First off, let me say that I KNOW what Error 66 is. This is not another "noob tard who can't read the documentation" thread.
-Purchased never modded, never banned 360 Xenon first gen, with a Samsung MS25. XBL updated a few days ago to dash 13604, system still stock.
-Dumped drive firmware with JungleFlasher 0.1.90; reported as MS28 spoofed as MS25. Flashed with Samsung LT 2.01 with spoof carried over as MS25.
-System boots and plays games just fine with new CFW, still on 13604.
-Attempt XBL update to 14699 today, and within the first update progress bar, the system crashes to the classic E66 black error screen from 2006: http://forums.xbox-scene.com/index.php?showtopic=559583
-Reflashed with original dumped firmware, and update installs correctly.
Now, I hit XS searching for answers of course immediately after because this struck me as very bizarre behavior. E66 has always been a console boot error, and seeing it on a system update is very new. I started looking over the firmware files in a hex editor carefully to see if I could shed some light:
1) My MS25 dumped firmware, and the "iXtreme_LTplus_v2.0-v2.01-hitachi_2.0b_added\Stock firmware\Samsung\Samsung_Post_13141" reference firmware are *VERY* different. I expected only the drive key, and Inquiry/Identify areas to be different, but there's massive blocks of data very much unique to each. This flys directly in the face of the notion that all the drive firmwares are identical post XGD3 firmware update.
2) Over on Xbox-Scene, a user named Ruhllatio
offers his input the problem lies with the spoofing, and that he successfully updated with LT 2.01 still installed, sans MS25 spoof. I compared an output CFW with and without the spoofing, and the only difference is the Inquiry/Identify areas:
3) My original MS25 dump has exactly
the same Inquiry/Identify data, at exactly
the same offsets as the spoofed CFW that failed the update.
Conclusion: There IS a difference between the firmware flashed to the MS25 vs the MS28, and running LT 2.01 right now on a MS25 will surely lead to a detection on XBL.
Either that, or C4E's rootkit tech is reporting something faulty? This needs to be looked into, and I would follow the general advice of staying off XBL for now, regardless of what drive you have.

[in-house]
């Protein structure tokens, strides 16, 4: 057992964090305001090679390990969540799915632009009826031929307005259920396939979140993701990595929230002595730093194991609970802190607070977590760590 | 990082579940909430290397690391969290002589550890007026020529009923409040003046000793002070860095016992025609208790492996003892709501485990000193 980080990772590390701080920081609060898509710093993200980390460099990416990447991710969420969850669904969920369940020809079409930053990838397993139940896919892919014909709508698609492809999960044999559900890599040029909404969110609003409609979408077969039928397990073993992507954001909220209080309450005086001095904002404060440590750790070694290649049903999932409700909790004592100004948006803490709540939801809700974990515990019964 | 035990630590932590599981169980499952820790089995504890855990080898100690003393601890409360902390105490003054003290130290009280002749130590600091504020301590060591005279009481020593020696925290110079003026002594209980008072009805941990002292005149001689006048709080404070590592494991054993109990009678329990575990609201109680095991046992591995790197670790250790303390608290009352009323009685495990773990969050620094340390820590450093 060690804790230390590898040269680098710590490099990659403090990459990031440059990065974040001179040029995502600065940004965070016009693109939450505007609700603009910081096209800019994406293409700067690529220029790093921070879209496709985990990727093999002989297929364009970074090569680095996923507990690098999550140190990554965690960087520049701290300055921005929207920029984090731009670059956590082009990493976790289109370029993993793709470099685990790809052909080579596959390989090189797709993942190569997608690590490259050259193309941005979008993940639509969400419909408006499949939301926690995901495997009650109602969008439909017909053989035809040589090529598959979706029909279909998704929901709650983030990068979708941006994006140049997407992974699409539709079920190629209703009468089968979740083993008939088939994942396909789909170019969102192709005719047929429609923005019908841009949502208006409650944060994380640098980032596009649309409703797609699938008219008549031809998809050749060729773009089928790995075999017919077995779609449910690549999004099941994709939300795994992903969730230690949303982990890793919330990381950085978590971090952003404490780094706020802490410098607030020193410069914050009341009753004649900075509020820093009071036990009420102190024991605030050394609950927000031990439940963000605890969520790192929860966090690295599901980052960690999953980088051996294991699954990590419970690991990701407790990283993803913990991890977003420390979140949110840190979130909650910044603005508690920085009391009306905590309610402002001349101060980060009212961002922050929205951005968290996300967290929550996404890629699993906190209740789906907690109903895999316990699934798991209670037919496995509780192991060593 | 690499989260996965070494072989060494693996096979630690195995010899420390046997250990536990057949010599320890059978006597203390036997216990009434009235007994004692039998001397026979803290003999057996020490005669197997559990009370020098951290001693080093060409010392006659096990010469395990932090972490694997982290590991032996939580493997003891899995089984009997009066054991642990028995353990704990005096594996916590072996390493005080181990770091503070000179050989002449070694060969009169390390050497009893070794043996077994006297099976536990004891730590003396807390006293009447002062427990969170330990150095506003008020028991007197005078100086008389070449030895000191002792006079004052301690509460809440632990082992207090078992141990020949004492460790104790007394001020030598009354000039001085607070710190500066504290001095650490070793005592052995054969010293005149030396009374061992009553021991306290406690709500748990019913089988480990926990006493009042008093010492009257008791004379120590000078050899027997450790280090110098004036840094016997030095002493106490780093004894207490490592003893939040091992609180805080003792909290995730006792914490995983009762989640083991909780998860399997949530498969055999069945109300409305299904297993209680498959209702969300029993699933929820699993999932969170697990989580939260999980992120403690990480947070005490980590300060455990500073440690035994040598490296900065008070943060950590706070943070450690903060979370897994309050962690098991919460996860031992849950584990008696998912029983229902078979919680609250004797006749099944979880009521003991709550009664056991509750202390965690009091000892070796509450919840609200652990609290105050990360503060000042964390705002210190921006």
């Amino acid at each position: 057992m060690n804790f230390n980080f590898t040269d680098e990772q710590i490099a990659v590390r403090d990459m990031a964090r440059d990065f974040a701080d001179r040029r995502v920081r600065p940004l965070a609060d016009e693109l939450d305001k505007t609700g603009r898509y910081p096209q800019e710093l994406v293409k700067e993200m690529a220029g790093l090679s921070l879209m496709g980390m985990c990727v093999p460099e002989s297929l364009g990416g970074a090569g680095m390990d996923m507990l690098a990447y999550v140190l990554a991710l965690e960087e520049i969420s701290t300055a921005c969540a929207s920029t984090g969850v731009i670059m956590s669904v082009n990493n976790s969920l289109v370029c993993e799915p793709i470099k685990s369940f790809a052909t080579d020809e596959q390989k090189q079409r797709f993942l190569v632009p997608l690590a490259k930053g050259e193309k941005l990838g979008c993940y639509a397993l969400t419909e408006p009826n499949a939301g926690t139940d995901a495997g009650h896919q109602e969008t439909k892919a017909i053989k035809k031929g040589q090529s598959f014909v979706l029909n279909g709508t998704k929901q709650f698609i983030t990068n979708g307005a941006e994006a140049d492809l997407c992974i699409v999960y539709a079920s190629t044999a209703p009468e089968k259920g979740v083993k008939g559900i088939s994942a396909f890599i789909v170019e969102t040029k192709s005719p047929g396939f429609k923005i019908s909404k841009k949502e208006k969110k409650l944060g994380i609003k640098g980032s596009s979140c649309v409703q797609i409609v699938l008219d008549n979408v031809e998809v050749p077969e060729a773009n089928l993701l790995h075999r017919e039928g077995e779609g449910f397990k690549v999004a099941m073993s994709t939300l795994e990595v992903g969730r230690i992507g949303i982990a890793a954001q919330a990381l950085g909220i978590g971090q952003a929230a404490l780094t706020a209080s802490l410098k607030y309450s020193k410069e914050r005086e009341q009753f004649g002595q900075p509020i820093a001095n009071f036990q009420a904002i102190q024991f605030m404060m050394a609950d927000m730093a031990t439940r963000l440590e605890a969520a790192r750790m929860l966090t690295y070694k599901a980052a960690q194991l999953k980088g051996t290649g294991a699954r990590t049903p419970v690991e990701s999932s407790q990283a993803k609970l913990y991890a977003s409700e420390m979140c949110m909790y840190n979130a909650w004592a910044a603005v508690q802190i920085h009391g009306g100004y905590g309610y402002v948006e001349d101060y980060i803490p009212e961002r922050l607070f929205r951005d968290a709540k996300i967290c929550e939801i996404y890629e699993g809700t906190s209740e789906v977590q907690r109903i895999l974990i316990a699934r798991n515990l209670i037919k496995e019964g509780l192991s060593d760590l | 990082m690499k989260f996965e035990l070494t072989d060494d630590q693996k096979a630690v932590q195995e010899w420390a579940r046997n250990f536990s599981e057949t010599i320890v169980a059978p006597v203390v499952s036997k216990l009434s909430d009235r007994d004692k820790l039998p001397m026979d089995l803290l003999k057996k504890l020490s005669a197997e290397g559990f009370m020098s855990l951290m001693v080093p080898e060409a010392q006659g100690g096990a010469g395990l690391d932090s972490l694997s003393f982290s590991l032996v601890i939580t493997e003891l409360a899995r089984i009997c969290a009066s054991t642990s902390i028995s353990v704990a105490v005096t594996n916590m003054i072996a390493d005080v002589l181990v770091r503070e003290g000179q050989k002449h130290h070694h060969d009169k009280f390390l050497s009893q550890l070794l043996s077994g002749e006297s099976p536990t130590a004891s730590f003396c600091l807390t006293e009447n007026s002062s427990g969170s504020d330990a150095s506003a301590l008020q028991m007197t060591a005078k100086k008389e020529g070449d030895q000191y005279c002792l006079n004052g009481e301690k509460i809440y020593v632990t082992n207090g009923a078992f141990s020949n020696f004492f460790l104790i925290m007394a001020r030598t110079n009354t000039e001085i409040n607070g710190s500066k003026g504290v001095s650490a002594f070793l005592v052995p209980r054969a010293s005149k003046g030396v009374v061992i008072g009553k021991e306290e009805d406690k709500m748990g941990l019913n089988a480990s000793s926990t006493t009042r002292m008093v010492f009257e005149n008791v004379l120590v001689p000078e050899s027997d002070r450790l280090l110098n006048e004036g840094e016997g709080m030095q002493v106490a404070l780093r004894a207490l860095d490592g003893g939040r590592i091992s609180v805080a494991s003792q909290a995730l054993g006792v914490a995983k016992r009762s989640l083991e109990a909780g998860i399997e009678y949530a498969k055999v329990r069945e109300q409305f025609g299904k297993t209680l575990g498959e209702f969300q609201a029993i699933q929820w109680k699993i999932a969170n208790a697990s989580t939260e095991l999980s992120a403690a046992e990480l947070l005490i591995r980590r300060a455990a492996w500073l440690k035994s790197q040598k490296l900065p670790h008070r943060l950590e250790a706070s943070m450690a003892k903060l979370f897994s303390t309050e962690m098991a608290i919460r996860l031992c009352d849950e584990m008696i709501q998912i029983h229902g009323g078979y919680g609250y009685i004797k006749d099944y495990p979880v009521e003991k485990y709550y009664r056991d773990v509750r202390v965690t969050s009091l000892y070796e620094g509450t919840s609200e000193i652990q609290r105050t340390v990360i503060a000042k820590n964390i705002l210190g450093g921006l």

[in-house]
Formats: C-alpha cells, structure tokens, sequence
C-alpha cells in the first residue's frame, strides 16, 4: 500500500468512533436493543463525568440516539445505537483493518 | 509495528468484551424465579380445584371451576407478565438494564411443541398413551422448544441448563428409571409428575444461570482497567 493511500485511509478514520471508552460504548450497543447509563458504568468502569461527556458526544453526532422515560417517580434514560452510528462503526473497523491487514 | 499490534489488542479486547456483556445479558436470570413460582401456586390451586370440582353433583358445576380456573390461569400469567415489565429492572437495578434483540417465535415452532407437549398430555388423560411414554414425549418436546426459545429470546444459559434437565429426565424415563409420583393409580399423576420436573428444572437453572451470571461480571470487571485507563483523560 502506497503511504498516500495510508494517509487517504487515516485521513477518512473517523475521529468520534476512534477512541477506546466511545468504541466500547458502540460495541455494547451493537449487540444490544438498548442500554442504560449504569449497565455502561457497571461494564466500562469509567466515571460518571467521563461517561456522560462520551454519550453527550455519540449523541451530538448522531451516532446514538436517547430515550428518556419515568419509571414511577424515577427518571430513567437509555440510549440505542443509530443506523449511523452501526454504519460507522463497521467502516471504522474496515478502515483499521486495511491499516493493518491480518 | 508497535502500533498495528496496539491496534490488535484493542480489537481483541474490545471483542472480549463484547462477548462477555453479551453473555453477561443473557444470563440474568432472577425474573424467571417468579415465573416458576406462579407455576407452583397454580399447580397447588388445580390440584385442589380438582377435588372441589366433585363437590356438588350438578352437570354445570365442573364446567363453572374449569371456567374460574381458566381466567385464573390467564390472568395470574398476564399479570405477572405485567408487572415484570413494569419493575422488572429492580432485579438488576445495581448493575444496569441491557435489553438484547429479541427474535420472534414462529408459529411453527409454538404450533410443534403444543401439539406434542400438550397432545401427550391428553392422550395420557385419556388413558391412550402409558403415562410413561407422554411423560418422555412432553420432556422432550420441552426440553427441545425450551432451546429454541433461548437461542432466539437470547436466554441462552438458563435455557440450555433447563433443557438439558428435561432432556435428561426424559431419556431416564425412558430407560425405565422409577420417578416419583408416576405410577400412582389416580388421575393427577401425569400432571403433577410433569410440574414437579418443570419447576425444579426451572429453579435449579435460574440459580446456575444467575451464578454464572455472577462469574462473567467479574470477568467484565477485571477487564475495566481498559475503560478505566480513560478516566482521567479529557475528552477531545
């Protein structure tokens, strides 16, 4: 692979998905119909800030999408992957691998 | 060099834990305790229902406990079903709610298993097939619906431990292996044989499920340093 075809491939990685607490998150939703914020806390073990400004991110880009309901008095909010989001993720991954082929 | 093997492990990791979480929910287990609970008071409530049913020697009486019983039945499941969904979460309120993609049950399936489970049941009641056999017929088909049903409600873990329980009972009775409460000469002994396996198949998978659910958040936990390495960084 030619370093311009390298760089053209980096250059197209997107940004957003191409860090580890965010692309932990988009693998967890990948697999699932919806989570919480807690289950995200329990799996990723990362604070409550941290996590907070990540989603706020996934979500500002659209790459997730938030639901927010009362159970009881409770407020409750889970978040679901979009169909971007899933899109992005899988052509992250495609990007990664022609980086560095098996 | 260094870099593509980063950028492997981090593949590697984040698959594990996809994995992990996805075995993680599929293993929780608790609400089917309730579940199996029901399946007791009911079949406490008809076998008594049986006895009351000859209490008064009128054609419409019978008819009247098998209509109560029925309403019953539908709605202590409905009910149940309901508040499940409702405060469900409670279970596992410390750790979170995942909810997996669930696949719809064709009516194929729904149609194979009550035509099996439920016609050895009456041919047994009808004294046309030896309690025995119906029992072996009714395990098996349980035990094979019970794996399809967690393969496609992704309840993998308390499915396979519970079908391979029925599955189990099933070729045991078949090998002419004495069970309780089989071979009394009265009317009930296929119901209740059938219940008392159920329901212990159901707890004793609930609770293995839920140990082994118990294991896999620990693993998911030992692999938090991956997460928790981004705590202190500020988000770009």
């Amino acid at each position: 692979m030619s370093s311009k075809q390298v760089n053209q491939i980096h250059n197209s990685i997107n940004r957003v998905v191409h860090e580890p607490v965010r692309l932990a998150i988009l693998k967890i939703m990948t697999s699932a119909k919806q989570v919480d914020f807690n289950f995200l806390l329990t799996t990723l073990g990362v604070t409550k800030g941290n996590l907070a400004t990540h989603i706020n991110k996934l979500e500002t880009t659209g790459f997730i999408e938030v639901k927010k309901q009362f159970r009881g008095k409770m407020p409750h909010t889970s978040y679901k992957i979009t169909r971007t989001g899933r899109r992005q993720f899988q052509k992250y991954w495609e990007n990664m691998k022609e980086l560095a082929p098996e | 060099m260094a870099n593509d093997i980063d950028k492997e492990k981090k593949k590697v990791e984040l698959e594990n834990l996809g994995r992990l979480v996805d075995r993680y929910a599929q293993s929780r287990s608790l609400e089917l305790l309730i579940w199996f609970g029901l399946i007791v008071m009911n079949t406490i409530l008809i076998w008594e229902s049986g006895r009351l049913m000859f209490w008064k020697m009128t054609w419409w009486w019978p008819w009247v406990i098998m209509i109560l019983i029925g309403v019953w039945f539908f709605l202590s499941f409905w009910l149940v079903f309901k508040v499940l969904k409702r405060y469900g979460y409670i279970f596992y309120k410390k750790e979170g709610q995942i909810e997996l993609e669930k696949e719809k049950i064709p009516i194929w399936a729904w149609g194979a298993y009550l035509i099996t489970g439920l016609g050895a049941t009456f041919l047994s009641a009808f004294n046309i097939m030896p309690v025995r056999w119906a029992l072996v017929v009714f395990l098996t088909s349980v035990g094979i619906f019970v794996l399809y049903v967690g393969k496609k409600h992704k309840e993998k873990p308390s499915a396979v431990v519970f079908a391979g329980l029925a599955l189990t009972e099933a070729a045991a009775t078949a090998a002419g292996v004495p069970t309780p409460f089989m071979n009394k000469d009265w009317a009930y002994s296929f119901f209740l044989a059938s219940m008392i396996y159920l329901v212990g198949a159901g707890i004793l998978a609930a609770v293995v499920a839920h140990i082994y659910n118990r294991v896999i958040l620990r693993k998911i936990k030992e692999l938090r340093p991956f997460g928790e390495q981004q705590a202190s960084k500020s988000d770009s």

Side note question / discussion:
A few years back, the general consensus of the classic CFW's was, they were invisible to the 360 host itself, and all the detection was related to how the discs were handled. This year's updates have radically changed this standing it seems, with the system itself now flashing the dvdrom firmware, and system updates which require multiple reboots, cold booting the hardware again, and in theory gaining access to the same boot sequence hijacking of the MTK chips that was exploited in the early days of DOS flashing CFW.
Now the Liteon drives do not have a user dump able firmware, and all the progress on that end was done through the acid decanting projects of the Jungle team and co. These drives I presume are still invisible to a host read, and are only "blind" flashed by the system with the console specific information embedded.
The Samsung drive on the other hand, along with the BenQ, always had means of being completely dumped from the user end. JungleFlasher itself, now has the master unlocking command of both drives, and this same command works verbatim on iXtreme LT. What is to stop the 360 itself from simply dumping the drive firmware in the same manner, when it pleases, to have a nice inspection of?
Also, was there ever any info available that the system logged an Error 66 somewhere? A Xval test still reports a clean secdata in the NAND, so there doesn't appear to be any direct flags associated with it, but I'm still wondering if it will come back later to bite us in the ass.